More and more auto manufacturers are partnering up for 100% electric autos. Mazda and Toyota have joined in the league with Denso Corporation to establish a new company that will develop electric car technologies.

The deal, announced yesterday, comes about a month later Toyota said it would take a 5 percent stake in Mazda and that the two would go for electric autos and important research and development, along with other automotive strategies together. The new firm is called EV Common Architecture Spirit Co Ltd., and Toyota will have 90 percent, while Mazda and Denso will each own a 5 percent share. Autos produced through the new firm will also use Toyota’s modular platform architecture that’s being incorporated in models such as the Prius and 2018 Camry. Everything from small cars to SUVs is already set, according to the news release.

While Toyota has been a gas-electric hybrid settler for two decades now, one of the world’s largest auto manufacturers has been taken over by smaller opponents by introducing 100% electric cars for mass production. Its plug-in hybrid Prius Prime has just 22 miles of range on a full charge, roughly half of a Chevrolet Volt’s electric-only range.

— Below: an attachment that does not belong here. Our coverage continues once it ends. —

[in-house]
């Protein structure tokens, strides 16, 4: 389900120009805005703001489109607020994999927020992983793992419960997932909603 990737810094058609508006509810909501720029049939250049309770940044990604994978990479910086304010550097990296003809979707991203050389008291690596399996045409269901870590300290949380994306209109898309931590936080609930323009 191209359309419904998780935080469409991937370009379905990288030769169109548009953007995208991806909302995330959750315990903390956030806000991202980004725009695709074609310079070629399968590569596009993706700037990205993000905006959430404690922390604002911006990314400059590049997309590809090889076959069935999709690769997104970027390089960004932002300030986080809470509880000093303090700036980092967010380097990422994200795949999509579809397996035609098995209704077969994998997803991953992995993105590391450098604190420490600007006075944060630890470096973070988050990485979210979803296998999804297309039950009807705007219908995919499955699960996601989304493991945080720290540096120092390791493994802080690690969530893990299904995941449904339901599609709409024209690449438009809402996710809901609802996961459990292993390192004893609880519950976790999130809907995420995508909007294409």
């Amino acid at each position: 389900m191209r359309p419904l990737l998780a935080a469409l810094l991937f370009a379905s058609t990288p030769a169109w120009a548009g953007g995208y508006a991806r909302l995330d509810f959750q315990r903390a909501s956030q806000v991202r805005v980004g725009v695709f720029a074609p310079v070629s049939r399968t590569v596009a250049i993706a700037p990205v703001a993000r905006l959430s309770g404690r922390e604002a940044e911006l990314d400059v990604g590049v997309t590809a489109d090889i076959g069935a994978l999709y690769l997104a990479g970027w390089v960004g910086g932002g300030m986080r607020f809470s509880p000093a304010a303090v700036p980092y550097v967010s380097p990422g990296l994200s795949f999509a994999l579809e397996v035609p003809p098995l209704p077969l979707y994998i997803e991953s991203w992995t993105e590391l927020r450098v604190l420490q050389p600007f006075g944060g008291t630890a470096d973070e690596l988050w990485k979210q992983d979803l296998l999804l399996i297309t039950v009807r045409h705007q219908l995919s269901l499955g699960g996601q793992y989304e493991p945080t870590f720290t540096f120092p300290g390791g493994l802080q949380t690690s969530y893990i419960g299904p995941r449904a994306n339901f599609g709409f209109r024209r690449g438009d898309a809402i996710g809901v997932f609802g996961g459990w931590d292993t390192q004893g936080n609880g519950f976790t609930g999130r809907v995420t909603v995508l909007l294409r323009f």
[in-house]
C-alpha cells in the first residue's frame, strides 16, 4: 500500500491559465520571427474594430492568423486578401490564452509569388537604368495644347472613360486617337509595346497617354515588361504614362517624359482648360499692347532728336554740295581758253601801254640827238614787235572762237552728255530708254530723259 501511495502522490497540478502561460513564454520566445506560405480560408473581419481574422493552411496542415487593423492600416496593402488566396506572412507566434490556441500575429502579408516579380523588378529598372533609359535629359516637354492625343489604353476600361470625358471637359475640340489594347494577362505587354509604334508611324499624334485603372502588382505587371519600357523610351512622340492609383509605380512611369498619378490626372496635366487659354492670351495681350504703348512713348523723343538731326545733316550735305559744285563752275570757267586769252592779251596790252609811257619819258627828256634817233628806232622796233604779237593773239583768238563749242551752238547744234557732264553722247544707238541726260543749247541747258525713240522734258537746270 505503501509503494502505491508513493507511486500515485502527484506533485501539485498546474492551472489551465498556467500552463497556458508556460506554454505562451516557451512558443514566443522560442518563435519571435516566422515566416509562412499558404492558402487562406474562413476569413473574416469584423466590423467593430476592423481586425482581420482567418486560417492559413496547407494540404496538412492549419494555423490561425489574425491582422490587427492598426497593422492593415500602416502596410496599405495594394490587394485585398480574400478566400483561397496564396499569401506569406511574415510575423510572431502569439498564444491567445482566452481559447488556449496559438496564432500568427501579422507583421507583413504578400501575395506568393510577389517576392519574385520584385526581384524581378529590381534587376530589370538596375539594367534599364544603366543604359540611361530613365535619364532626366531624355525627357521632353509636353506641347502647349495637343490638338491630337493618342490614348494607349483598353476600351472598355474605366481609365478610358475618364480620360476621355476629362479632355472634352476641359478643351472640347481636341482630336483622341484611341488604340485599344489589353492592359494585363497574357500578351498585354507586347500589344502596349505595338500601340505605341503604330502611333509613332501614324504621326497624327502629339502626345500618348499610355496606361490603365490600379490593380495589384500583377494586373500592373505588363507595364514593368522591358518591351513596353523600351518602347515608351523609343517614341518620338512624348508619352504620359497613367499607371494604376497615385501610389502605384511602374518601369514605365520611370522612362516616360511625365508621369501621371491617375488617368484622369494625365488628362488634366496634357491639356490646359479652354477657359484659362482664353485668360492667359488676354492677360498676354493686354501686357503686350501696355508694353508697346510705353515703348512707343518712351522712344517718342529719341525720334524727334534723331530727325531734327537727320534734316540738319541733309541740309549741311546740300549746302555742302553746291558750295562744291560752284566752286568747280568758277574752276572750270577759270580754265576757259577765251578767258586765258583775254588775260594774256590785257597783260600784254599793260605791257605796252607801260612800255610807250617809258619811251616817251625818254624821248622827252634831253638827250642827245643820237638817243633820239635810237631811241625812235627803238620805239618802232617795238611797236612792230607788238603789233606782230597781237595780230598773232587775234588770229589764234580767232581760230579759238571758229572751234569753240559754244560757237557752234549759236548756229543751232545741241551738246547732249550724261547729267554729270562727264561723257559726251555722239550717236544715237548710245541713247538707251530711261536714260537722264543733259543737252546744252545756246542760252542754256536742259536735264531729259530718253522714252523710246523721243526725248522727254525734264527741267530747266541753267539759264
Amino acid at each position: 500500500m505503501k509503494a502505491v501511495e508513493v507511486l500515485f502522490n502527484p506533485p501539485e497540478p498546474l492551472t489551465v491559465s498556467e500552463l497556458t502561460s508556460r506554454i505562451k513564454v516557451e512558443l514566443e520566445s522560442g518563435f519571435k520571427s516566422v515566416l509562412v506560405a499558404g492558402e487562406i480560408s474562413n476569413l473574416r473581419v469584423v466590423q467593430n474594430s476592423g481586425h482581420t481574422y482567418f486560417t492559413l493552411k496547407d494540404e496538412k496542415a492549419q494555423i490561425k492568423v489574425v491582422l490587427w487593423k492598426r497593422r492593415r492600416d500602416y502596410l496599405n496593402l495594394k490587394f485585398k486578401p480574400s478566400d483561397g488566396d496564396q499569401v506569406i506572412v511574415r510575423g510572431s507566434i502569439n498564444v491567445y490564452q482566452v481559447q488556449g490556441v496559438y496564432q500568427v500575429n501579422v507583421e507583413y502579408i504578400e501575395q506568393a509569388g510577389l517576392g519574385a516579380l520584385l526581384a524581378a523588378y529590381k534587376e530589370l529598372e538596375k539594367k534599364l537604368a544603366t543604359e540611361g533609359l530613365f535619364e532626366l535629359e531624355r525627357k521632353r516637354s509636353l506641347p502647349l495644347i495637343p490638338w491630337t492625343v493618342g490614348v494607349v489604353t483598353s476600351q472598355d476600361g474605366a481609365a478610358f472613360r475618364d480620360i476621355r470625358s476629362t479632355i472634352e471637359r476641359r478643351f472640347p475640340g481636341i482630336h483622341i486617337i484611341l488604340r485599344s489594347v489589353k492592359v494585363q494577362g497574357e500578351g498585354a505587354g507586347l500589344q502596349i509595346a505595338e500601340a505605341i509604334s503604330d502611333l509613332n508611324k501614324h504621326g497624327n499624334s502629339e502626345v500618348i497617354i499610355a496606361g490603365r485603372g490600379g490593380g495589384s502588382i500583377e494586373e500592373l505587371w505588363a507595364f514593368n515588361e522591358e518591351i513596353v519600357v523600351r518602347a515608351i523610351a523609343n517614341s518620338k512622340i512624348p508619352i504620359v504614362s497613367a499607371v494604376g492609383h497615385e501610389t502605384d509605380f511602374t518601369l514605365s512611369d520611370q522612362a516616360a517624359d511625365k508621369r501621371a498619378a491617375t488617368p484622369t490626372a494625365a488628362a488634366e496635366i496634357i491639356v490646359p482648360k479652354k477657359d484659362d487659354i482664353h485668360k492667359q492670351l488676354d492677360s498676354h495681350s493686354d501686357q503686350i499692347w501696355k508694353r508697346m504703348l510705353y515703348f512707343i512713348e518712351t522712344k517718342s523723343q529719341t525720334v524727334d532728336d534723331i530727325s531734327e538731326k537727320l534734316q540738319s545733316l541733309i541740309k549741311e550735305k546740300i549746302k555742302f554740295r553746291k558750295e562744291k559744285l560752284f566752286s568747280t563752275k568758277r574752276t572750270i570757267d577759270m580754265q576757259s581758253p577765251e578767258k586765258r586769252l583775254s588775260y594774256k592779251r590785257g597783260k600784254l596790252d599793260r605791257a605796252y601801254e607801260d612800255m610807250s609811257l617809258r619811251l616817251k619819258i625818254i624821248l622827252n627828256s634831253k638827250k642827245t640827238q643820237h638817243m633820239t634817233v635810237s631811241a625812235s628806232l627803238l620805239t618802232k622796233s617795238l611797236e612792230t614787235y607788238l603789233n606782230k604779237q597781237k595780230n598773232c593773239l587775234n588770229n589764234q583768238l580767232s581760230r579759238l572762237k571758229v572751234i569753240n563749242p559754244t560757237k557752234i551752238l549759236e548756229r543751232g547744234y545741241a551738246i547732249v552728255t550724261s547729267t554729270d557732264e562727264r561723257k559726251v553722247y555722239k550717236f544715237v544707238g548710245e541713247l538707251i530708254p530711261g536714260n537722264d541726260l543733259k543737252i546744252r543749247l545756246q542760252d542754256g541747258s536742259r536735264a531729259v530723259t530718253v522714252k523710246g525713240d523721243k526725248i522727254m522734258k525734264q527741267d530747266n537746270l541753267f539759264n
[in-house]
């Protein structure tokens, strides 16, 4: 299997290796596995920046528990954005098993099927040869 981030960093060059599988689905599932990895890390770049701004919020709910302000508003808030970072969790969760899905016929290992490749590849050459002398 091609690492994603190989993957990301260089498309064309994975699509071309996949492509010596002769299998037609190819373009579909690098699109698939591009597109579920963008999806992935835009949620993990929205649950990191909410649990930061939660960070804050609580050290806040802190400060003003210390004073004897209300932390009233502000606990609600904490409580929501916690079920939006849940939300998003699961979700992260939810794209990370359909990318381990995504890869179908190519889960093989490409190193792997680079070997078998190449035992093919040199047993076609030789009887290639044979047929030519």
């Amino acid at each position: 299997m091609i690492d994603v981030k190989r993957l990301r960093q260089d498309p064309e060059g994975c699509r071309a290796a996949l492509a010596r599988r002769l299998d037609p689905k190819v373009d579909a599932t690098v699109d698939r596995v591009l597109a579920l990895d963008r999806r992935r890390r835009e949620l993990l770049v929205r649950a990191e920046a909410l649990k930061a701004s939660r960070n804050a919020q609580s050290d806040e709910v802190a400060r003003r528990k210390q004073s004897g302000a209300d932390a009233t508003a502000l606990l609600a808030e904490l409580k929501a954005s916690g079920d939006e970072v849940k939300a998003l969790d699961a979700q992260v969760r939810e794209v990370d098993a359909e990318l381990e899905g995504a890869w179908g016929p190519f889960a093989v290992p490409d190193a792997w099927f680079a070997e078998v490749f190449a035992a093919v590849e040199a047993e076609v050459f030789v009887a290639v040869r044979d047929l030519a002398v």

Mazda has also guaranteed an allegiance to the internal combustion engine with its SkyActiv-X gasoline engines, assuring diesel-like fuel economy with notably reduced emissions — set to emerge in their production cars over the next few years. But it requires a plug-in to abide by California’s zero-emissions vehicle mandate, as well as the looming federal fuel economy average target. Mazda has stated it will start selling electric autos of some kind in 2019.

With significant auto manufacturers promising to transform all of their cars electric in one way or another, and unlikely companies trying to get in the EV game, Mazda and Toyota’s new firm is likely a pairing of two car companies that need to make up for lost time in this automobile industry.


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